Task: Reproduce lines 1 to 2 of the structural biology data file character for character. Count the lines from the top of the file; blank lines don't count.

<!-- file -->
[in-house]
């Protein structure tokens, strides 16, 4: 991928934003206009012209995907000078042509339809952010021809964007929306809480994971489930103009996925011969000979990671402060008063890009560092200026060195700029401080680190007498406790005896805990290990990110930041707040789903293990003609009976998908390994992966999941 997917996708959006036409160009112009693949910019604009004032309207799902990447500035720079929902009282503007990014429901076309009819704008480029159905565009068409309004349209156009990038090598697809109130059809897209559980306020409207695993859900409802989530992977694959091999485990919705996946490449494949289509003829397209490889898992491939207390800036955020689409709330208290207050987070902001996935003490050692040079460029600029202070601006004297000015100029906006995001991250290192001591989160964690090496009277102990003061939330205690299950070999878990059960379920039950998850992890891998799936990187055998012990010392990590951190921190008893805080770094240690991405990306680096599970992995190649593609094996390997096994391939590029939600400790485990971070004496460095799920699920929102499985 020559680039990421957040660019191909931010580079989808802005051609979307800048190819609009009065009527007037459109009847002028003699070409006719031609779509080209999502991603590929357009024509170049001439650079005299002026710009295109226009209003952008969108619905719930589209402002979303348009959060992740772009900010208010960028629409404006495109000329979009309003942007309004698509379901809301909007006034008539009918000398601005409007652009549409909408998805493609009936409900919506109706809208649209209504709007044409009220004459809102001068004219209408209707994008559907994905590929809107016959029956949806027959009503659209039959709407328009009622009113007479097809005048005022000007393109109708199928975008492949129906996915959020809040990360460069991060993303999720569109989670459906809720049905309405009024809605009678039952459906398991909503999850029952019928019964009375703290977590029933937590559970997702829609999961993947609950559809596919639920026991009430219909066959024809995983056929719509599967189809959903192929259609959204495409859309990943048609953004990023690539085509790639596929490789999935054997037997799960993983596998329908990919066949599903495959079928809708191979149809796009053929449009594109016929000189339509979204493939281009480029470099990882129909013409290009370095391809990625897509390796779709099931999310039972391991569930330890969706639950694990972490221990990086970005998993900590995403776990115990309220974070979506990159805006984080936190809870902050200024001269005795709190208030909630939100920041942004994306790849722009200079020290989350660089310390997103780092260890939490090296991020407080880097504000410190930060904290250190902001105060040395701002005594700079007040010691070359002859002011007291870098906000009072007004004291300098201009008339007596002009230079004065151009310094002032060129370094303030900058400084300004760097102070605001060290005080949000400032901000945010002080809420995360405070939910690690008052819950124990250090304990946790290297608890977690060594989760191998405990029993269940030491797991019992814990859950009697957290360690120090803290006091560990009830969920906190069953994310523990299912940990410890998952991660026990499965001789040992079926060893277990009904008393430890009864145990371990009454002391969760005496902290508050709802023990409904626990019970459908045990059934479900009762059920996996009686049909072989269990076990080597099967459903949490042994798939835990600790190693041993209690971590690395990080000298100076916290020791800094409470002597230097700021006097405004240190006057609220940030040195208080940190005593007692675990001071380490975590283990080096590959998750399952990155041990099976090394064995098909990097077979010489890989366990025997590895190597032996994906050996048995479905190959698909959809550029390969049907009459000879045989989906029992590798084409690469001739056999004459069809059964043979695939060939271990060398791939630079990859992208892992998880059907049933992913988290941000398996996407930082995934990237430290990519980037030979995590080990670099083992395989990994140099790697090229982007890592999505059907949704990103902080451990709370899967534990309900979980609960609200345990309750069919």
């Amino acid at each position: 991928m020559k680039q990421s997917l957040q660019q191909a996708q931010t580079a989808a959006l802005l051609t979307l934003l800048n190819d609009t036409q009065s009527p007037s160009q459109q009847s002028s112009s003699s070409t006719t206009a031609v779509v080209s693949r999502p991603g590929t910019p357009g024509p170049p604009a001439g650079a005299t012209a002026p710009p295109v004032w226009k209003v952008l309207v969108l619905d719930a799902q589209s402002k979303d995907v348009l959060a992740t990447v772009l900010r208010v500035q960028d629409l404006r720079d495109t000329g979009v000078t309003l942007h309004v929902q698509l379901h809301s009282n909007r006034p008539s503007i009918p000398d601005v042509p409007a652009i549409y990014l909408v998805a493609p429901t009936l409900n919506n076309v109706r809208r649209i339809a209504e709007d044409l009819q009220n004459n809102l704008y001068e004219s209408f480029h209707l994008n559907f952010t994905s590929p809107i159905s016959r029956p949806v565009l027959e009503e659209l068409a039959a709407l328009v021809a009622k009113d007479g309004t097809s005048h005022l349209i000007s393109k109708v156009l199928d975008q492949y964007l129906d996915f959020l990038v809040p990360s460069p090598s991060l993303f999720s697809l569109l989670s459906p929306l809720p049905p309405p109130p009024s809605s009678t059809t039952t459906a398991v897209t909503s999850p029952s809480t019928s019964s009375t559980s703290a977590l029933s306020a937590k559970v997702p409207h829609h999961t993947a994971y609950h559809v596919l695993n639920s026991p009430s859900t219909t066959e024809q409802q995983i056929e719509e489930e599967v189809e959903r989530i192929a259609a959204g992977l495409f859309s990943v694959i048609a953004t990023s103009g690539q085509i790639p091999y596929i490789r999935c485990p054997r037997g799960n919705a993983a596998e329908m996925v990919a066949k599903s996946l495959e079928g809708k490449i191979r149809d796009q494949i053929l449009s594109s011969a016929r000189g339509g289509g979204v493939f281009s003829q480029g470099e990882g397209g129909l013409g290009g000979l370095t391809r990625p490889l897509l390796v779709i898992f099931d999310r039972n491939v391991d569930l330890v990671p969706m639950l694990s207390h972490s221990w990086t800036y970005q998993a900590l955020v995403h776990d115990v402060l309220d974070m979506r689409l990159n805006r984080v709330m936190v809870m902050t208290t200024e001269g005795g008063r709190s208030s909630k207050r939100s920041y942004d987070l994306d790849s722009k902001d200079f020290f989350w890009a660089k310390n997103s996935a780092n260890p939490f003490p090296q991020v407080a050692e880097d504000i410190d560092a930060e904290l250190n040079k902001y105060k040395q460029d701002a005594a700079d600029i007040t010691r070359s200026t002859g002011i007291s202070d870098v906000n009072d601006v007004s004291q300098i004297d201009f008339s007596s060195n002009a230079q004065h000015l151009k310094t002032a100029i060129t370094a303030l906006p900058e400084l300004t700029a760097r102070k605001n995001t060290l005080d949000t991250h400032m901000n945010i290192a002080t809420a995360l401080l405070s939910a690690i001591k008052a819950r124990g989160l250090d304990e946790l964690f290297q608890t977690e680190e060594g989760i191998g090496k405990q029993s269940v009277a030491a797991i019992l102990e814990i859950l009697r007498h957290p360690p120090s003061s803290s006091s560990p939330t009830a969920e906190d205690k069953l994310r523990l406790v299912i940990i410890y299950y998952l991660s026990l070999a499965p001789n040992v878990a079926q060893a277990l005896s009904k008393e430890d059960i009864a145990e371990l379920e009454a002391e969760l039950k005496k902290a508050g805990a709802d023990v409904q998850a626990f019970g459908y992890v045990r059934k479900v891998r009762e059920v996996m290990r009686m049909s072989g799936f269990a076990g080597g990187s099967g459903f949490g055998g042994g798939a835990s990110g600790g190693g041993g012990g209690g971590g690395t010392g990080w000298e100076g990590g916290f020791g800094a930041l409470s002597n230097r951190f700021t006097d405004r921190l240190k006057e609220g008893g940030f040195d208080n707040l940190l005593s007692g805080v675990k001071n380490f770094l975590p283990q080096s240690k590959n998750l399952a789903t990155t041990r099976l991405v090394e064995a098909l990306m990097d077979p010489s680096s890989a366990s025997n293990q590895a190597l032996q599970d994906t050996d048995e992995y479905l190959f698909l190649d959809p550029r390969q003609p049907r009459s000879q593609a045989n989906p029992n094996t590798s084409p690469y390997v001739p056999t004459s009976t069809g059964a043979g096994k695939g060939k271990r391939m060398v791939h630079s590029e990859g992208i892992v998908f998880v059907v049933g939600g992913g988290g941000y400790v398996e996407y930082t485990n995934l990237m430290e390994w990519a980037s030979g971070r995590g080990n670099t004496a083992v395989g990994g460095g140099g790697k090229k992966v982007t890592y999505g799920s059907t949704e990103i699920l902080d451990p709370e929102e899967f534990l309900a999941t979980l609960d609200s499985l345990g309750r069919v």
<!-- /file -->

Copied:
[in-house]
């Protein structure tokens, strides 16, 4: 991928934003206009012209995907000078042509339809952010021809964007929306809480994971489930103009996925011969000979990671402060008063890009560092200026060195700029401080680190007498406790005896805990290990990110930041707040789903293990003609009976998908390994992966999941 997917996708959006036409160009112009693949910019604009004032309207799902990447500035720079929902009282503007990014429901076309009819704008480029159905565009068409309004349209156009990038090598697809109130059809897209559980306020409207695993859900409802989530992977694959091999485990919705996946490449494949289509003829397209490889898992491939207390800036955020689409709330208290207050987070902001996935003490050692040079460029600029202070601006004297000015100029906006995001991250290192001591989160964690090496009277102990003061939330205690299950070999878990059960379920039950998850992890891998799936990187055998012990010392990590951190921190008893805080770094240690991405990306680096599970992995190649593609094996390997096994391939590029939600400790485990971070004496460095799920699920929102499985 020559680039990421957040660019191909931010580079989808802005051609979307800048190819609009009065009527007037459109009847002028003699070409006719031609779509080209999502991603590929357009024509170049001439650079005299002026710009295109226009209003952008969108619905719930589209402002979303348009959060992740772009900010208010960028629409404006495109000329979009309003942007309004698509379901809301909007006034008539009918000398601005409007652009549409909408998805493609009936409900919506109706809208649209209504709007044409009220004459809102001068004219209408209707994008559907994905590929809107016959029956949806027959009503659209039959709407328009009622009113007479097809005048005022000007393109109708199928975008492949129906996915959020809040990360460069991060993303999720569109989670459906809720049905309405009024809605009678039952459906398991909503999850029952019928019964009375703290977590029933937590559970997702829609999961993947609950559809596919639920026991009430219909066959024809995983056929719509599967189809959903192929259609959204495409859309990943048609953004990023690539085509790639596929490789999935054997037997799960993983596998329908990919066949599903495959079928809708191979149809796009053929449009594109016929000189339509979204493939281009480029470099990882129909013409290009370095391809990625897509390796779709099931999310039972391991569930330890969706639950694990972490221990990086970005998993900590995403776990115990309220974070979506990159805006984080936190809870902050200024001269005795709190208030909630939100920041942004994306790849722009200079020290989350660089310390997103780092260890939490090296991020407080880097504000410190930060904290250190902001105060040395701002005594700079007040010691070359002859002011007291870098906000009072007004004291300098201009008339007596002009230079004065151009310094002032060129370094303030900058400084300004760097102070605001060290005080949000400032901000945010002080809420995360405070939910690690008052819950124990250090304990946790290297608890977690060594989760191998405990029993269940030491797991019992814990859950009697957290360690120090803290006091560990009830969920906190069953994310523990299912940990410890998952991660026990499965001789040992079926060893277990009904008393430890009864145990371990009454002391969760005496902290508050709802023990409904626990019970459908045990059934479900009762059920996996009686049909072989269990076990080597099967459903949490042994798939835990600790190693041993209690971590690395990080000298100076916290020791800094409470002597230097700021006097405004240190006057609220940030040195208080940190005593007692675990001071380490975590283990080096590959998750399952990155041990099976090394064995098909990097077979010489890989366990025997590895190597032996994906050996048995479905190959698909959809550029390969049907009459000879045989989906029992590798084409690469001739056999004459069809059964043979695939060939271990060398791939630079990859992208892992998880059907049933992913988290941000398996996407930082995934990237430290990519980037030979995590080990670099083992395989990994140099790697090229982007890592999505059907949704990103902080451990709370899967534990309900979980609960609200345990309750069919």